Paul Krugman has written a nice piece explaining the "death spiral" problem in the insurance business. He said:
Bear in mind that private health insurance only works if insurers can sell policies to both sick and healthy customers. If too many healthy people decide that they’d rather take their chances and remain uninsured, the risk pool deteriorates, forcing insurers to raise premiums. This, in turn, leads more healthy people to drop coverage, worsening the risk pool even further, and so on.
The background is the teetering state of some private health insurers in California.
Chapter 3 of Numbers Rule Your World addresses this problem, using Florida hurricane insurers as an example. Statistics is behind the entire concept of insurance. With large numbers of customers, insurance firms can predict their annual losses (i.e. payouts) with a high degree of certainty. This is a result of the law of large numbers. Because individuals, especially when young, will have difficulty predicting when, and how, they will die, they have an incentive to buy insurance.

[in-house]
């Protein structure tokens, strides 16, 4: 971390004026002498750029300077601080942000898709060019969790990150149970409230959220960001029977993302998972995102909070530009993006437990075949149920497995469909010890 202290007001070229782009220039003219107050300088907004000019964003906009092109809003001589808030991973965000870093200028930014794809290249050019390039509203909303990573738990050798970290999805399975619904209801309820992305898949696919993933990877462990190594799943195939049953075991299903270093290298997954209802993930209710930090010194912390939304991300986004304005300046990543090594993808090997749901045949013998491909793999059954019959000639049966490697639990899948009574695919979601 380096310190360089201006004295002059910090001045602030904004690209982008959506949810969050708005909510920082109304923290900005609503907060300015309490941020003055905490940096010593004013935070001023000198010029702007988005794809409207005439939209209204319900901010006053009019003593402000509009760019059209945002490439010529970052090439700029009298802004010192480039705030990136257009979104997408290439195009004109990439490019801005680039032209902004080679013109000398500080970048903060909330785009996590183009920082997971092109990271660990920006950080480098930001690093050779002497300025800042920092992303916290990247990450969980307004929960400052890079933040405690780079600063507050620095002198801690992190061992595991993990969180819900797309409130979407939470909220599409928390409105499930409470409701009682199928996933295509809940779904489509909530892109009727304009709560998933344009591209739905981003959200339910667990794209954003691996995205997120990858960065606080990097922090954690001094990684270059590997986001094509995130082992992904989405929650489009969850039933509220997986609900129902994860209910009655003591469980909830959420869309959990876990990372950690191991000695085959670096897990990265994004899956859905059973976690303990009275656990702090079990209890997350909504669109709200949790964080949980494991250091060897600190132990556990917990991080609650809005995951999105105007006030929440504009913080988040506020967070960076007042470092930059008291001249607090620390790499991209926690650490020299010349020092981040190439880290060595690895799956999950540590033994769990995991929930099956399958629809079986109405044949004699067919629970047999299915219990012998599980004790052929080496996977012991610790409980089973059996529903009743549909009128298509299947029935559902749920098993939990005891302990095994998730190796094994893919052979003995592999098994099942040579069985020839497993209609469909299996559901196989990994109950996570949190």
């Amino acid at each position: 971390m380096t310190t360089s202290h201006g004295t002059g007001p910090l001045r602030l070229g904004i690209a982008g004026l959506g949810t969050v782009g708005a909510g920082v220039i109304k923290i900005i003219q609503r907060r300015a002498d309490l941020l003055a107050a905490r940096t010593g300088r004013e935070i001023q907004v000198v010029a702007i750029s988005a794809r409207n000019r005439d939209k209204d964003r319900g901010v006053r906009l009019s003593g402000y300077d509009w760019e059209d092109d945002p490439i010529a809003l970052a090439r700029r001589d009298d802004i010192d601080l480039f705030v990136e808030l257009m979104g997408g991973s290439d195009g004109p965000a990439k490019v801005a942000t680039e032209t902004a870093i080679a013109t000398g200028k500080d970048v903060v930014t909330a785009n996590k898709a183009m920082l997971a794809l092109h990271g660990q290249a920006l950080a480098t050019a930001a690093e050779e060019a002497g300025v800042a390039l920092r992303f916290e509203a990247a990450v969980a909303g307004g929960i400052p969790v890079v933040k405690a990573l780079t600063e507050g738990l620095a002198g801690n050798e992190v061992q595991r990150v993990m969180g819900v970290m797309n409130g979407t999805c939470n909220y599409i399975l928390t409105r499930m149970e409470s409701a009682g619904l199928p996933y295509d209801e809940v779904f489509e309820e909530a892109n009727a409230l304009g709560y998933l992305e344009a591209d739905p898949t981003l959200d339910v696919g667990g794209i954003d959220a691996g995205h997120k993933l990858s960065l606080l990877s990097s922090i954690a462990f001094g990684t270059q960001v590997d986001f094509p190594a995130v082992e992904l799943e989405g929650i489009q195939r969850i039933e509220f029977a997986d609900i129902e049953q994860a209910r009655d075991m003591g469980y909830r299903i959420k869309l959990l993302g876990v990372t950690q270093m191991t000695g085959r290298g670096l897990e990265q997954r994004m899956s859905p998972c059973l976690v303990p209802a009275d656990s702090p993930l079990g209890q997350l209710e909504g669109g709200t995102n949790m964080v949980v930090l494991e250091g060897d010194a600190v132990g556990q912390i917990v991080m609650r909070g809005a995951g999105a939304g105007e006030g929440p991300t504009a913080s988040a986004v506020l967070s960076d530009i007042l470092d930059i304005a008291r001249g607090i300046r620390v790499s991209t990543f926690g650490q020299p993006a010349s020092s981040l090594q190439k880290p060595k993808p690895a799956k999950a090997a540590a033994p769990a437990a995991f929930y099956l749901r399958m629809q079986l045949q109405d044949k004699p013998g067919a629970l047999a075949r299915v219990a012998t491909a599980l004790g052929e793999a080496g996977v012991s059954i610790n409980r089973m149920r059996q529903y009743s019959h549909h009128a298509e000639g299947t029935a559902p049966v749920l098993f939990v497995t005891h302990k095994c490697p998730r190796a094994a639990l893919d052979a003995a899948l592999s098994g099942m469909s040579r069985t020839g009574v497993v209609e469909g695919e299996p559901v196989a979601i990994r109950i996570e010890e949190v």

But hurricane insurance, or more broadly, disaster insurance, firms face even thornier issues than health insurers. Health insurers can reliably predict and control what proportion of their customer base will get sick each year. What about hurricane insurers? For them, "healthy customers" are analogous to residents with homes in areas that are not hurricane-prone; do we think they are carrying hurricane insurance?
PS. For the economists out there, the question being tossed around is: are hurricane risks insurable? can a private market for hurricane insurance survive?